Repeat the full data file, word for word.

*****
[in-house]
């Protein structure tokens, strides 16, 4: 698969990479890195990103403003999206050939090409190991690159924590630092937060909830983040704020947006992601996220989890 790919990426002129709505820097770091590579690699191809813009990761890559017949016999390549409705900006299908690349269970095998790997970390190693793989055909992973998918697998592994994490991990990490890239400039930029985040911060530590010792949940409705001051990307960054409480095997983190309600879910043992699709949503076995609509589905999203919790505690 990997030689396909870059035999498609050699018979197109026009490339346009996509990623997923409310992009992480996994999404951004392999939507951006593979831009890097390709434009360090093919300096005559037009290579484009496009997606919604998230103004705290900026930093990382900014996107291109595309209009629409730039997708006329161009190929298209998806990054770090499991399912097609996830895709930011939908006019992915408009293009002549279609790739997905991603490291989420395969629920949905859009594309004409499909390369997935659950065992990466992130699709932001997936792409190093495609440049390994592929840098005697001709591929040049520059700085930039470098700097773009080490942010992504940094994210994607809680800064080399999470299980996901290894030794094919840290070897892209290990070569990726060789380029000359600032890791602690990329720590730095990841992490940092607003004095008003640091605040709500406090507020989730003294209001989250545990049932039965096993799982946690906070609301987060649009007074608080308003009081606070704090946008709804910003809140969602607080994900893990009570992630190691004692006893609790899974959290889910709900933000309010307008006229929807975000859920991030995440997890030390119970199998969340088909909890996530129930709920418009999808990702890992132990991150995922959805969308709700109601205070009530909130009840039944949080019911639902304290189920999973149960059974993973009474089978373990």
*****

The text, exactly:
[in-house]
């Protein structure tokens, strides 16, 4: 698969990479890195990103403003999206050939090409190991690159924590630092937060909830983040704020947006992601996220989890 790919990426002129709505820097770091590579690699191809813009990761890559017949016999390549409705900006299908690349269970095998790997970390190693793989055909992973998918697998592994994490991990990490890239400039930029985040911060530590010792949940409705001051990307960054409480095997983190309600879910043992699709949503076995609509589905999203919790505690 990997030689396909870059035999498609050699018979197109026009490339346009996509990623997923409310992009992480996994999404951004392999939507951006593979831009890097390709434009360090093919300096005559037009290579484009496009997606919604998230103004705290900026930093990382900014996107291109595309209009629409730039997708006329161009190929298209998806990054770090499991399912097609996830895709930011939908006019992915408009293009002549279609790739997905991603490291989420395969629920949905859009594309004409499909390369997935659950065992990466992130699709932001997936792409190093495609440049390994592929840098005697001709591929040049520059700085930039470098700097773009080490942010992504940094994210994607809680800064080399999470299980996901290894030794094919840290070897892209290990070569990726060789380029000359600032890791602690990329720590730095990841992490940092607003004095008003640091605040709500406090507020989730003294209001989250545990049932039965096993799982946690906070609301987060649009007074608080308003009081606070704090946008709804910003809140969602607080994900893990009570992630190691004692006893609790899974959290889910709900933000309010307008006229929807975000859920991030995440997890030390119970199998969340088909909890996530129930709920418009999808990702890992132990991150995922959805969308709700109601205070009530909130009840039944949080019911639902304290189920999973149960059974993973009474089978373990």